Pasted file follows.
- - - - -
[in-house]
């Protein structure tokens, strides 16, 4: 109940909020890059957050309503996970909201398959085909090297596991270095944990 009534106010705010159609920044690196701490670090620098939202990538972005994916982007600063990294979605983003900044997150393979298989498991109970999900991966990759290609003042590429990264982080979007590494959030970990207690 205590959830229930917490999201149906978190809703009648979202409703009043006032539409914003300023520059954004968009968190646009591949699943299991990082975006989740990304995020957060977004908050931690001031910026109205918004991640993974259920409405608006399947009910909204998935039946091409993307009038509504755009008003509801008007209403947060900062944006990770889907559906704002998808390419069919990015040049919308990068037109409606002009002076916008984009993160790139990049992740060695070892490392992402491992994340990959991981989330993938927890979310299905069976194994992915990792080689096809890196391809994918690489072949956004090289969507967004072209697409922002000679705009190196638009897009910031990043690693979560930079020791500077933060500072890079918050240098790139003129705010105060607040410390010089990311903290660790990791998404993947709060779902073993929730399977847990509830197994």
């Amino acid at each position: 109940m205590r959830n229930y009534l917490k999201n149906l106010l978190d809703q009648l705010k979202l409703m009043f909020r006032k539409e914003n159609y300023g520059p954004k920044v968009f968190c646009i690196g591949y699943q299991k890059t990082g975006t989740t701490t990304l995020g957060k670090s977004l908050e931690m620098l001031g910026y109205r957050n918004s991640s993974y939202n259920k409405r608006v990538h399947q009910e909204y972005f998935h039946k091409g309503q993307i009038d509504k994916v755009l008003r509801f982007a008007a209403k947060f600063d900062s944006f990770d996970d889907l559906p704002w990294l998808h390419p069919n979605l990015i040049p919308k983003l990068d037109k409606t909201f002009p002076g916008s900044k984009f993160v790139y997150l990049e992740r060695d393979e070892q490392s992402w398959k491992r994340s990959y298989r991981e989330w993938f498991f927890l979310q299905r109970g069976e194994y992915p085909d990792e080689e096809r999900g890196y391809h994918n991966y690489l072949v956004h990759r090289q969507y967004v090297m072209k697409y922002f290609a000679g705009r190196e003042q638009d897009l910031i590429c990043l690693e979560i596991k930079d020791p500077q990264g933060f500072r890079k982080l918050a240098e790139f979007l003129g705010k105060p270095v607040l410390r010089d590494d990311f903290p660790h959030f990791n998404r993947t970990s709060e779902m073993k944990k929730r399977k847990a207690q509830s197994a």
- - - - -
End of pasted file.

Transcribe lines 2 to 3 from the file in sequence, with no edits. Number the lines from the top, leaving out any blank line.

């Protein structure tokens, strides 16, 4: 109940909020890059957050309503996970909201398959085909090297596991270095944990 009534106010705010159609920044690196701490670090620098939202990538972005994916982007600063990294979605983003900044997150393979298989498991109970999900991966990759290609003042590429990264982080979007590494959030970990207690 205590959830229930917490999201149906978190809703009648979202409703009043006032539409914003300023520059954004968009968190646009591949699943299991990082975006989740990304995020957060977004908050931690001031910026109205918004991640993974259920409405608006399947009910909204998935039946091409993307009038509504755009008003509801008007209403947060900062944006990770889907559906704002998808390419069919990015040049919308990068037109409606002009002076916008984009993160790139990049992740060695070892490392992402491992994340990959991981989330993938927890979310299905069976194994992915990792080689096809890196391809994918690489072949956004090289969507967004072209697409922002000679705009190196638009897009910031990043690693979560930079020791500077933060500072890079918050240098790139003129705010105060607040410390010089990311903290660790990791998404993947709060779902073993929730399977847990509830197994």
């Amino acid at each position: 109940m205590r959830n229930y009534l917490k999201n149906l106010l978190d809703q009648l705010k979202l409703m009043f909020r006032k539409e914003n159609y300023g520059p954004k920044v968009f968190c646009i690196g591949y699943q299991k890059t990082g975006t989740t701490t990304l995020g957060k670090s977004l908050e931690m620098l001031g910026y109205r957050n918004s991640s993974y939202n259920k409405r608006v990538h399947q009910e909204y972005f998935h039946k091409g309503q993307i009038d509504k994916v755009l008003r509801f982007a008007a209403k947060f600063d900062s944006f990770d996970d889907l559906p704002w990294l998808h390419p069919n979605l990015i040049p919308k983003l990068d037109k409606t909201f002009p002076g916008s900044k984009f993160v790139y997150l990049e992740r060695d393979e070892q490392s992402w398959k491992r994340s990959y298989r991981e989330w993938f498991f927890l979310q299905r109970g069976e194994y992915p085909d990792e080689e096809r999900g890196y391809h994918n991966y690489l072949v956004h990759r090289q969507y967004v090297m072209k697409y922002f290609a000679g705009r190196e003042q638009d897009l910031i590429c990043l690693e979560i596991k930079d020791p500077q990264g933060f500072r890079k982080l918050a240098e790139f979007l003129g705010k105060p270095v607040l410390r010089d590494d990311f903290p660790h959030f990791n998404r993947t970990s709060e779902m073993k944990k929730r399977k847990a207690q509830s197994a």